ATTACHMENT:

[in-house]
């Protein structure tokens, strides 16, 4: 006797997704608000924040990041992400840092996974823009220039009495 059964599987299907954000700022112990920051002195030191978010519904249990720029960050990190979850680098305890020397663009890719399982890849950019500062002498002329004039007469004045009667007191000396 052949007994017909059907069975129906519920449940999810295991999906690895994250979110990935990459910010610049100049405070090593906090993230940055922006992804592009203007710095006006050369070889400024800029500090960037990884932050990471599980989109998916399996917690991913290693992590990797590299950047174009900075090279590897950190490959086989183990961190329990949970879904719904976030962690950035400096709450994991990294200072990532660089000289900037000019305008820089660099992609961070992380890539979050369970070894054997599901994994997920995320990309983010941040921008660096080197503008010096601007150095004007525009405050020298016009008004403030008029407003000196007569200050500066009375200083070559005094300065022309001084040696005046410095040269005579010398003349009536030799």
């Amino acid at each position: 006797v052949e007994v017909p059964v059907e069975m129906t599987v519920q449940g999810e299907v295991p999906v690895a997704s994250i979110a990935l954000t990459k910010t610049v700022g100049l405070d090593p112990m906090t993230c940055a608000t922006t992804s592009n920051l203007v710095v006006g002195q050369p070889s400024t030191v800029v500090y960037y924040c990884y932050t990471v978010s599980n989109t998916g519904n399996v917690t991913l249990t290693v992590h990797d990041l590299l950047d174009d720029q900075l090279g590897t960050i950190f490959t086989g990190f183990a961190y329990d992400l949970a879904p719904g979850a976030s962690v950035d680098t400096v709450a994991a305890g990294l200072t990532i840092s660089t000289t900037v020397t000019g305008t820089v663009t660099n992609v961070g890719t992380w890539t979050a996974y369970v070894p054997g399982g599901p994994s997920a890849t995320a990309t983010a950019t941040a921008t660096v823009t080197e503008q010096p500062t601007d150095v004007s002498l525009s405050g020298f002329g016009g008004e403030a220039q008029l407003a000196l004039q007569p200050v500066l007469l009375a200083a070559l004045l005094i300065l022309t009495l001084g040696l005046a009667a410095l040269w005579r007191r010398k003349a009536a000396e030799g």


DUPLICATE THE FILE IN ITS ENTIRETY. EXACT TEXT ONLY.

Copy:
[in-house]
């Protein structure tokens, strides 16, 4: 006797997704608000924040990041992400840092996974823009220039009495 059964599987299907954000700022112990920051002195030191978010519904249990720029960050990190979850680098305890020397663009890719399982890849950019500062002498002329004039007469004045009667007191000396 052949007994017909059907069975129906519920449940999810295991999906690895994250979110990935990459910010610049100049405070090593906090993230940055922006992804592009203007710095006006050369070889400024800029500090960037990884932050990471599980989109998916399996917690991913290693992590990797590299950047174009900075090279590897950190490959086989183990961190329990949970879904719904976030962690950035400096709450994991990294200072990532660089000289900037000019305008820089660099992609961070992380890539979050369970070894054997599901994994997920995320990309983010941040921008660096080197503008010096601007150095004007525009405050020298016009008004403030008029407003000196007569200050500066009375200083070559005094300065022309001084040696005046410095040269005579010398003349009536030799």
């Amino acid at each position: 006797v052949e007994v017909p059964v059907e069975m129906t599987v519920q449940g999810e299907v295991p999906v690895a997704s994250i979110a990935l954000t990459k910010t610049v700022g100049l405070d090593p112990m906090t993230c940055a608000t922006t992804s592009n920051l203007v710095v006006g002195q050369p070889s400024t030191v800029v500090y960037y924040c990884y932050t990471v978010s599980n989109t998916g519904n399996v917690t991913l249990t290693v992590h990797d990041l590299l950047d174009d720029q900075l090279g590897t960050i950190f490959t086989g990190f183990a961190y329990d992400l949970a879904p719904g979850a976030s962690v950035d680098t400096v709450a994991a305890g990294l200072t990532i840092s660089t000289t900037v020397t000019g305008t820089v663009t660099n992609v961070g890719t992380w890539t979050a996974y369970v070894p054997g399982g599901p994994s997920a890849t995320a990309t983010a950019t941040a921008t660096v823009t080197e503008q010096p500062t601007d150095v004007s002498l525009s405050g020298f002329g016009g008004e403030a220039q008029l407003a000196l004039q007569p200050v500066l007469l009375a200083a070559l004045l005094i300065l022309t009495l001084g040696l005046a009667a410095l040269w005579r007191r010398k003349a009536a000396e030799g």